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Author (up) Jamtsho, Y., Katel, O. url 
  Title Livestock depredation by snow leopard and Tibetan wolf: Implications for herders� livelihoods in Wangchuck Centennial National Park, Bhutan Type Journal Article
  Year 2019 Publication Springer Open Abbreviated Journal  
  Volume Issue 9:1 Pages 1-10  
  Keywords Wildlife-livestock conflicts, Endangered predators, Protected area, Income loss  
  Abstract Human-wildlife conflict (HWC) is a serious problem in many parts of the world, and Bhutan�s Wangchuck Centennial

National Park (WCNP) is no exception. Located in the remote alpine areas of the eastern Himalaya, wildlife species

such as snow leopard (SL) and Tibetan wolf (TW) are reported to kill livestock in many parts of the Park. Such

depredation is believed to have affected the livelihoods of high-altitude herding communities, resulting in conflicts

between them. This study provides analysis on the extent of livestock depredation by wildlife predators such as SL

and TW and examines its implications for the livelihoods of herding communities of Choekhortoe and Dhur regions

of WCNP. Using semi-structured questionnaires, all herders (n = 38) in the study area were interviewed. The questions

pertained to livestock population, frequency of depredation and income lost due to depredation in the last five years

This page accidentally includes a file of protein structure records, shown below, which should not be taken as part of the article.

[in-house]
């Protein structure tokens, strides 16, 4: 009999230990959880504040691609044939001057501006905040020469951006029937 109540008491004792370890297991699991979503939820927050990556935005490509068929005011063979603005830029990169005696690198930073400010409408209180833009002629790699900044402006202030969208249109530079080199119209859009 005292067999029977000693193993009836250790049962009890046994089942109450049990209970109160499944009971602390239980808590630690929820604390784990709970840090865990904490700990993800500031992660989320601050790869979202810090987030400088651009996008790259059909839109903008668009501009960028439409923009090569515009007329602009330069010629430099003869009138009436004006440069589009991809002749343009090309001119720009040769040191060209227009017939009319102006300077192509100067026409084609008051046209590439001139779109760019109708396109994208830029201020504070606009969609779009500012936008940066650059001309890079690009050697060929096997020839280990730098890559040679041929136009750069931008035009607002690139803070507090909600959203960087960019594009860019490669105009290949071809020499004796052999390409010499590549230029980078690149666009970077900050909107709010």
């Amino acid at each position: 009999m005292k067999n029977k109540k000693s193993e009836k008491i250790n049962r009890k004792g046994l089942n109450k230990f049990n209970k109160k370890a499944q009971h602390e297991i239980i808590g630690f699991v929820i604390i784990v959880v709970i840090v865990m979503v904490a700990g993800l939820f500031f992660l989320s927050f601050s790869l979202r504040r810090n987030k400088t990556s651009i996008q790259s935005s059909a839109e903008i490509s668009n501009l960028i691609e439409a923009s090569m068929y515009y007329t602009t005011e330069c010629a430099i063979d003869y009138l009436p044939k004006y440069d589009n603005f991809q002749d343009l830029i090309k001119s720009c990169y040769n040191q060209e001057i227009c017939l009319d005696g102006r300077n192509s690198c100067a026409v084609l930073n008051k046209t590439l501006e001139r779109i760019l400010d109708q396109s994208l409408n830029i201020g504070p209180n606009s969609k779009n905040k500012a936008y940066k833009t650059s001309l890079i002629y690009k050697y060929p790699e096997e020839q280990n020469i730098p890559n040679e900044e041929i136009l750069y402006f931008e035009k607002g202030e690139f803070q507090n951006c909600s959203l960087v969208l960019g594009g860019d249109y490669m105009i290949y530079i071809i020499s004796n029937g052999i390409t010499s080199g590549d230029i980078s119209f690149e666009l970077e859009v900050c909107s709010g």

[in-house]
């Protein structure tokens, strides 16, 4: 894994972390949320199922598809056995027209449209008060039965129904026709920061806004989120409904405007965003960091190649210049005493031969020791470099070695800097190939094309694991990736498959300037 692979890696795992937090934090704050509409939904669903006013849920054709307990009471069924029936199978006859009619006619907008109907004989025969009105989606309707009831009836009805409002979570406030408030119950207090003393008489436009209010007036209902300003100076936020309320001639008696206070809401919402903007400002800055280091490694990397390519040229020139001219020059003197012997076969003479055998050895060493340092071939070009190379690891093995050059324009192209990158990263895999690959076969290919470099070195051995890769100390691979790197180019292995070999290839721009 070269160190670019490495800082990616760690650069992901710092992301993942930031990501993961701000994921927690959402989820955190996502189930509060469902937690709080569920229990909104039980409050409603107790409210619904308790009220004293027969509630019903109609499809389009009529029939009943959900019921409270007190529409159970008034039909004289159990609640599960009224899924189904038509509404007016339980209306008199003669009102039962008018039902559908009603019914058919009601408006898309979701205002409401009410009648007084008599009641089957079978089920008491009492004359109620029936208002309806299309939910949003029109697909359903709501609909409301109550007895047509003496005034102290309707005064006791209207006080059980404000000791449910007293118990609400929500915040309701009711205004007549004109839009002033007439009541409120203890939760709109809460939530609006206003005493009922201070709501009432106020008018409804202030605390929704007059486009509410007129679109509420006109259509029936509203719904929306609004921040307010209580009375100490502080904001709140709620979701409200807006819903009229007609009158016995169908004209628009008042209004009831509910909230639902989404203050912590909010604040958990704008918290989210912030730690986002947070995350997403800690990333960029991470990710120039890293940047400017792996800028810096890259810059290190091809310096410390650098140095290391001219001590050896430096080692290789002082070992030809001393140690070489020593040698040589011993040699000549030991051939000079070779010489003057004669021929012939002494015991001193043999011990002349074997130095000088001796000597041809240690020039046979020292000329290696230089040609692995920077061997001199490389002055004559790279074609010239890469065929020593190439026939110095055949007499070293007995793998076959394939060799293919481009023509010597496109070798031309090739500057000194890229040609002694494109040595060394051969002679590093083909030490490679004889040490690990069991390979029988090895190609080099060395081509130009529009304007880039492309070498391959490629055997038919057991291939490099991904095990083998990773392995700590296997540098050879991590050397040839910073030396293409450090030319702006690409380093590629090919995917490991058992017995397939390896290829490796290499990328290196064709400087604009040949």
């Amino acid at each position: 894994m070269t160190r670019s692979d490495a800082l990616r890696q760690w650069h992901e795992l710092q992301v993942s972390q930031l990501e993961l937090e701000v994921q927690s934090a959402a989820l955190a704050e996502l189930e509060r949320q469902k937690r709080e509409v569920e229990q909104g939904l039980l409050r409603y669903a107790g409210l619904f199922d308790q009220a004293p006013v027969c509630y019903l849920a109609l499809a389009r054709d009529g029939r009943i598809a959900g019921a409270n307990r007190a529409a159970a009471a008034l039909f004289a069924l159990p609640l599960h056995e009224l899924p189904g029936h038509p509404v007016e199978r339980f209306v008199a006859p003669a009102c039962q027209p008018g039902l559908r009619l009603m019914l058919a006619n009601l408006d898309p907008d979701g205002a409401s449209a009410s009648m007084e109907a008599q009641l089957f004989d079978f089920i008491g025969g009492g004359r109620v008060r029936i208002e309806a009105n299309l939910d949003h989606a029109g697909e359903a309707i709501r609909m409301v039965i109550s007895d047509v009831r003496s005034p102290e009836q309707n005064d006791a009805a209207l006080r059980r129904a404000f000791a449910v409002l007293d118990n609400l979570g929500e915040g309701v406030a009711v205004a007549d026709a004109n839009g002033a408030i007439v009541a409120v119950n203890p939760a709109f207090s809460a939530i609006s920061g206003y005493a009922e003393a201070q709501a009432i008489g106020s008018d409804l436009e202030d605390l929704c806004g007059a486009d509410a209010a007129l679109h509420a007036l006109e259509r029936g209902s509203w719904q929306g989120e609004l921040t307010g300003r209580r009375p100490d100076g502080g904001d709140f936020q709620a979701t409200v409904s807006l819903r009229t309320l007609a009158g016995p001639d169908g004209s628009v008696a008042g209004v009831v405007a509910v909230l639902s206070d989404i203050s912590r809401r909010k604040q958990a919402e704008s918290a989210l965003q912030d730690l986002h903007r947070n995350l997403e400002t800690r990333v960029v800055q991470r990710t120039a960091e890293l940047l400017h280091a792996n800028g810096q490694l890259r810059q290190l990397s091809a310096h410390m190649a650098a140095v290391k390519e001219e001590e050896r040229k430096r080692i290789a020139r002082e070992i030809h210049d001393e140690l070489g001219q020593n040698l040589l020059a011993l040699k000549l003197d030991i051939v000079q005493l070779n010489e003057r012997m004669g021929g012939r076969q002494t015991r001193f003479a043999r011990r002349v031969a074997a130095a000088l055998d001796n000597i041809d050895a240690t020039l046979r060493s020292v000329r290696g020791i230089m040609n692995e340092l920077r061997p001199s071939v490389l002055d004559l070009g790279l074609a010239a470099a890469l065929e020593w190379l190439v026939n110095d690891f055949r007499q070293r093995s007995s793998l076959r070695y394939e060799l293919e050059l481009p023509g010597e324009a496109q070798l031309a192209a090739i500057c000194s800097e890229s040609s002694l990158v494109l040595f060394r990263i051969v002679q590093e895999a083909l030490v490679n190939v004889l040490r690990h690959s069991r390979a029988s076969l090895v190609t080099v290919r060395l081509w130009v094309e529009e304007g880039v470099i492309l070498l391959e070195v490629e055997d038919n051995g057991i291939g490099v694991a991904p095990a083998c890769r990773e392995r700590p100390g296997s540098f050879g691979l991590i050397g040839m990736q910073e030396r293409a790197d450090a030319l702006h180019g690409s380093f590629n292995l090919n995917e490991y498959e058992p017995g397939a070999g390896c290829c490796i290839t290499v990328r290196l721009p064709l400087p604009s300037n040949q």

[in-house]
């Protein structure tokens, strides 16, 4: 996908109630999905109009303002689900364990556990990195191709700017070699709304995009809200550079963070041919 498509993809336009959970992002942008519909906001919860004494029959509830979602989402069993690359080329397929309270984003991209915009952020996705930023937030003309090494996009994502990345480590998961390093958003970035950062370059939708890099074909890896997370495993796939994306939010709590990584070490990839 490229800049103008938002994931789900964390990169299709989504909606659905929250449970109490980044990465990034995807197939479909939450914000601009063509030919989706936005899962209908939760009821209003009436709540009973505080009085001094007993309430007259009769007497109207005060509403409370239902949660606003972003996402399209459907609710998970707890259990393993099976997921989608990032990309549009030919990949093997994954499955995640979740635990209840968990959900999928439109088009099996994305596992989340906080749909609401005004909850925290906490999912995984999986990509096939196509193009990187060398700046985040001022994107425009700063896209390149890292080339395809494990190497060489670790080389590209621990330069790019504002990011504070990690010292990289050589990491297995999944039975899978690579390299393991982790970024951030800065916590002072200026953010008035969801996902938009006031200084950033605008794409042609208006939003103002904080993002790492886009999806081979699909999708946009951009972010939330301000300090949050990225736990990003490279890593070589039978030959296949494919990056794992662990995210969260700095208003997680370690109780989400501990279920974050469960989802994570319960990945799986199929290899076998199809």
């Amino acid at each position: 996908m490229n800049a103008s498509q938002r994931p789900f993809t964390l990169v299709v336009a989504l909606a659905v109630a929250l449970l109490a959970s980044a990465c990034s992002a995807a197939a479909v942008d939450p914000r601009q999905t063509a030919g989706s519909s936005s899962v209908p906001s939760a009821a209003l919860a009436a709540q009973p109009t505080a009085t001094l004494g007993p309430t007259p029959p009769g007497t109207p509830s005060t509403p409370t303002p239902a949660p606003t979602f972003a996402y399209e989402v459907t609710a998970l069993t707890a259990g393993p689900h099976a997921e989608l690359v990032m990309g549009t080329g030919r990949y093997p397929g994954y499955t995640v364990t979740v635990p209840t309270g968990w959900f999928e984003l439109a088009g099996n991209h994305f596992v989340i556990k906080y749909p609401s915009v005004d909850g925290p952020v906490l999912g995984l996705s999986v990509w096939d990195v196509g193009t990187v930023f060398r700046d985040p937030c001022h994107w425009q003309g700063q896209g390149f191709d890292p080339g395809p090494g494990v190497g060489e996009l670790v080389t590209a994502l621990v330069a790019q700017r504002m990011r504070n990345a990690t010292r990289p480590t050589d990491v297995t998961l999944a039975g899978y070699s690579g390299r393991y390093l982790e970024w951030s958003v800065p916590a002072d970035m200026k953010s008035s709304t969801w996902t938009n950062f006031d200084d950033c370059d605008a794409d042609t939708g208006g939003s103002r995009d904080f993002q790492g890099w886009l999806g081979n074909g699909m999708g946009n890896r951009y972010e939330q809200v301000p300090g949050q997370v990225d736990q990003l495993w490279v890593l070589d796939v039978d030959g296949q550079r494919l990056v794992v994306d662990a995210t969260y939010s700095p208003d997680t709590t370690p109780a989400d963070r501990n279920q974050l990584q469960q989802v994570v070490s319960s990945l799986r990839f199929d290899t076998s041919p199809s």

from 2012 to 2016. This study recorded 2,815 livestock heads in the study area, with an average herd size of 74.1 stock.

The average herd size holding showed a decreasing trend over the years, and one of the reasons cited by the herders

is depredation by SL and TW and other predators. This loss equated to an average annual financial loss equivalent to

10.2% (US$837) of their total per capita cash income. Such losses have resulted in negative impacts on herders�

livelihood; e.g. six herders (2012-2016) even stopped rearing livestock and resorted to an alternate source of cash

income. The livestock intensification programmes, including pasture improvement through allowing controlled

burning, and financial compensation, may be some potential short-term solutions to reduce conflict between herders

and predators. Issuing permits for cordyceps (Ophiocordyceps sinensis) collection only to the herders and instilling the

sense of stewardship to highland herders may be one of the long-term solutions.
 
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  Notes Approved no